Resilience and Adaptive Capacity of Small-Scale Fishing Communities and Coastal Marine Ecosystems to Environmental and Economic Variability

Fisheries are an important source of food and income for approximately 520 million people globally. Small-scale fisheries, in particular, are incredibly important; they employ more than 90 percent of the world's approximately 35 million capture fishermen worldwide, and contribute over half of the world's marine and inland fish catch, nearly all of which is used for direct human consumption. Small-scale fisheries shape coastal cultures, economies, and ecosystems. Yet knowledge of small-scale fisheries is notoriously poor, in part because they often are marginalized within their own communities and nations. With the increasing emphasis on reconciling food security and other development aims with environmental conservation, integrated understanding of small-scale fisheries is more critical than ever. This research project will develop fundamental knowledge of human-environment interactions in coastal marine systems, and help inform the development and evaluation of innovative small-scale fisheries management strategies. Specifically, this research will examine how environmental and economic variability and institutional diversity shape the resilience and adaptive capacity of the coupled natural and human systems associated with the small-scale fisheries.

This work will focus on the reciprocal interactions between the ecosystems and institutions associated with small-scale fisheries in the Mexican state of Baja California Sur (BCS). BCS is an ideal model system in which to investigate these human-ecosystem dynamics, given its variability of institutional, economic, and ecological contexts. For most fishermen in BCS, access to necessary capital inputs (boats, gear, etc.) is achieved either through membership in a fishing-cooperative or via a relationship with a patron. Both empirical evidence and theory suggest that fisheries dominated by cooperatives may contribute to improved ecosystem and human wellbeing outcomes, relative to those dominated by patron-client relationships. But the mechanisms underlying these differences and how they may contribute to resilience of human and natural systems to environmental and economic variability are not well understood, nor have they been well tested empirically. This work will address these gaps by integrating field and synthetic investigations at the scale of individual fishing communities throughout BCS. This work will generate new social and ecological data including information on fish abundances and distributions, indicators of ecological resilience and ecosystem health, information on fishermen activities and community characteristics, indicators of institutional resilience, and indicators of individual and community well-being. The project will also create targeted dynamic models of key human-environment interactions that will address core issues in coupled human-natural system science, ecology, economics, and common-pools resources studies.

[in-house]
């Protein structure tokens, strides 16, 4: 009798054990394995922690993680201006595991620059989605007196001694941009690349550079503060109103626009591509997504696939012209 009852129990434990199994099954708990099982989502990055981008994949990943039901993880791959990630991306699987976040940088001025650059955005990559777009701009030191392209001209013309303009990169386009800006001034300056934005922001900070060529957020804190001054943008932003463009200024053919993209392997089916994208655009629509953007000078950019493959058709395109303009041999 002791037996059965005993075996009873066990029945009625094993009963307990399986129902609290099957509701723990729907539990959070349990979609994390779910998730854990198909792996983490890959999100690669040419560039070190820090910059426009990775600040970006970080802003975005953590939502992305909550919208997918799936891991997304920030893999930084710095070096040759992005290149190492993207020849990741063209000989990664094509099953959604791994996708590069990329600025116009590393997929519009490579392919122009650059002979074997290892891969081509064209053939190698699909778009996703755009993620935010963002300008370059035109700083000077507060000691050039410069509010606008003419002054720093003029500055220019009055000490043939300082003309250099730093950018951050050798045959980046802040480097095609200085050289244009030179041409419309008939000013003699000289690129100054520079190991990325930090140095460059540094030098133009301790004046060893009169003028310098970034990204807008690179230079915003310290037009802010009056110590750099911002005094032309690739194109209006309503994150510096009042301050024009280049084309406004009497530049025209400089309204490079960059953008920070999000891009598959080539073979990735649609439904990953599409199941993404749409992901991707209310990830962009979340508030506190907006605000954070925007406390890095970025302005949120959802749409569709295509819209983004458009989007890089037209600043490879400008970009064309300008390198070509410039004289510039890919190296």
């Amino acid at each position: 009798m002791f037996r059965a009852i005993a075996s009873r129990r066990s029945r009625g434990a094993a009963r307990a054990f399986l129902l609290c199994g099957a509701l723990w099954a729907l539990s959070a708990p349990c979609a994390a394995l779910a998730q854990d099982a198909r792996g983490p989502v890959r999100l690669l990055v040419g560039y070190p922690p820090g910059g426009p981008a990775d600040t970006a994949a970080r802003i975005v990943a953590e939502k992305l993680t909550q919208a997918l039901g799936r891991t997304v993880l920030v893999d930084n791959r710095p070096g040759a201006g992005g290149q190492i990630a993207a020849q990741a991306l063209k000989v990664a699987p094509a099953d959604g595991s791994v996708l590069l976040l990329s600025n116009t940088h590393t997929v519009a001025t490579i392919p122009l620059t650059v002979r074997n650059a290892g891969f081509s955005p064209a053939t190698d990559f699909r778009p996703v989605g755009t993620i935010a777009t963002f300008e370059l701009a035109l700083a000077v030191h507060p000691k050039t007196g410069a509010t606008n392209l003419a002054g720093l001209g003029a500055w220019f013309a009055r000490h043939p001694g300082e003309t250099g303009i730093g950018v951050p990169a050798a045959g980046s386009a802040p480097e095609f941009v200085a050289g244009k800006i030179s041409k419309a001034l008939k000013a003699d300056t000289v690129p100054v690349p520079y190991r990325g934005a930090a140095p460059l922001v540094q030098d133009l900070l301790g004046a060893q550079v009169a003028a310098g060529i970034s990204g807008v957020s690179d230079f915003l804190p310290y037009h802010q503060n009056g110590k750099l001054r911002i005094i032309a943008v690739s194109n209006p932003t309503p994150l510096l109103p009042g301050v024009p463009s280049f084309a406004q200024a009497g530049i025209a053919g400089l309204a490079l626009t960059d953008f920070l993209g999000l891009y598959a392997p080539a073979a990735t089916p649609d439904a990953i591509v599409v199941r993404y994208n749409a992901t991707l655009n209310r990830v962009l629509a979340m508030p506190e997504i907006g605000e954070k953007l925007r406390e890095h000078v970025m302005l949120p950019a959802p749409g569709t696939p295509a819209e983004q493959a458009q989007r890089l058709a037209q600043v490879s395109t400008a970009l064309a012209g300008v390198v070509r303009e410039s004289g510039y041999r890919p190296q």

Lead Investigator: 
Baja California Sur, Mexico